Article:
Walmart - simply because they are publicly available (on Kaggle ... more on this later in another post).
Walmart provides us with weekly sales figures for 45 stores over three years. Wait...that's 45 stores times 3 years times approx. 52 weeks... well, it'll fit, let's go Excel. Oh... that's a bit too much. Because Walmart delivers us the sales split by departments in the stores. Oh man, and it's not really week-based either...rather day-based...but somehow not every day.
Quite a mess. Welcome to real life. Result: For the first store there are already more than 10,000 data points - and in total more than 400,000... By now at the latest, some people may be calling for controlling and/or wondering why Excel is so damn slow.
Many Excel power users might split the dataset and use multiple files. But this is expensive and error-prone. Now you can't demand that everyone has the time to learn things like Python or R. However, there is enough software that can cope with larger amounts of data and where you can draw some conclusions by click-and-point (e.g. Tableau and Stata ).
In such cases, the "main road" principle applies first. So, do without details and start one or two levels before. So we aggregate our Walmart data to months and to stores. Departments, weeks and days can also be viewed later. To get a feeling for the data, a visualization is usually the first step. How about this: a scatterplot of the monthly turnover per store over time.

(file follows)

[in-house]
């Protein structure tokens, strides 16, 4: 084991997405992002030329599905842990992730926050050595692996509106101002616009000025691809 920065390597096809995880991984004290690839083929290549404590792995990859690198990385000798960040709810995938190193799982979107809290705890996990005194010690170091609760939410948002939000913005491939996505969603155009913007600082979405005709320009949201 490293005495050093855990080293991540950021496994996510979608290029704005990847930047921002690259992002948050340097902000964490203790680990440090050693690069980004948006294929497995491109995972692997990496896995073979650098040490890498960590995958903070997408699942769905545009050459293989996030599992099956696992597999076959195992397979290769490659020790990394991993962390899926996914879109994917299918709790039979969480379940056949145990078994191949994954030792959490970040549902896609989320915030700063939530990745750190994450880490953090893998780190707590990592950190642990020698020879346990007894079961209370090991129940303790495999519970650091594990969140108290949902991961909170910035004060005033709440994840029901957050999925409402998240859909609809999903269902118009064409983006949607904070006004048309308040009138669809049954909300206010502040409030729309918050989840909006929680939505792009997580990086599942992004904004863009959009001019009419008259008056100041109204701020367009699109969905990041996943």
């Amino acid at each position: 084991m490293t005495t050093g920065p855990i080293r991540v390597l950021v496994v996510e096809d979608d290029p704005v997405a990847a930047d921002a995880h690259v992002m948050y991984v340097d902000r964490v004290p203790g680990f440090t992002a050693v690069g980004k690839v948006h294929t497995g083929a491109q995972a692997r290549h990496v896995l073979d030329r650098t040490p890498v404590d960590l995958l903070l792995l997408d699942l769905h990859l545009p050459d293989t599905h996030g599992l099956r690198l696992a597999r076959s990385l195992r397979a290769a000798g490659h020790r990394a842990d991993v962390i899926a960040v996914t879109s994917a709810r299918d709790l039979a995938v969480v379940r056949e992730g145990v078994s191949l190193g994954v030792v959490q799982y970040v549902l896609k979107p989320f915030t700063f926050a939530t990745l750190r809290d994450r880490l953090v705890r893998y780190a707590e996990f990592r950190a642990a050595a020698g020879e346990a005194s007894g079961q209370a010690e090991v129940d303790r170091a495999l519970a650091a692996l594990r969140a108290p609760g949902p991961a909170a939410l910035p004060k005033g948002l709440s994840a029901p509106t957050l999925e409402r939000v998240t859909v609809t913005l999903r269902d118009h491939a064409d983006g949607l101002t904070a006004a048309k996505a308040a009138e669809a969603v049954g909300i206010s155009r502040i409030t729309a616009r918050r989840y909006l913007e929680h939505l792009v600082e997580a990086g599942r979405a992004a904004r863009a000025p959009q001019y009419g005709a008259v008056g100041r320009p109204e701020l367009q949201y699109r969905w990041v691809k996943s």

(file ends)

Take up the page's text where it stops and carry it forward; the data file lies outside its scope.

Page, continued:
Beautiful graphics. Somehow everything is relatively full, but it also allows conclusions to be drawn. Apparently, there are some stores that achieve very high sales in a few months: 600,000 US dollars and more! Then there are some stores that are rather in the lower end of the market. One thing is clear, the variance is very large. Therefore, we shouldn't treat all stores the same, but cluster them according to size, or at least relativize them according to sales area.
All right, let's have a look at the monthly turnover according to the size of the stores (here in square feet, ft²):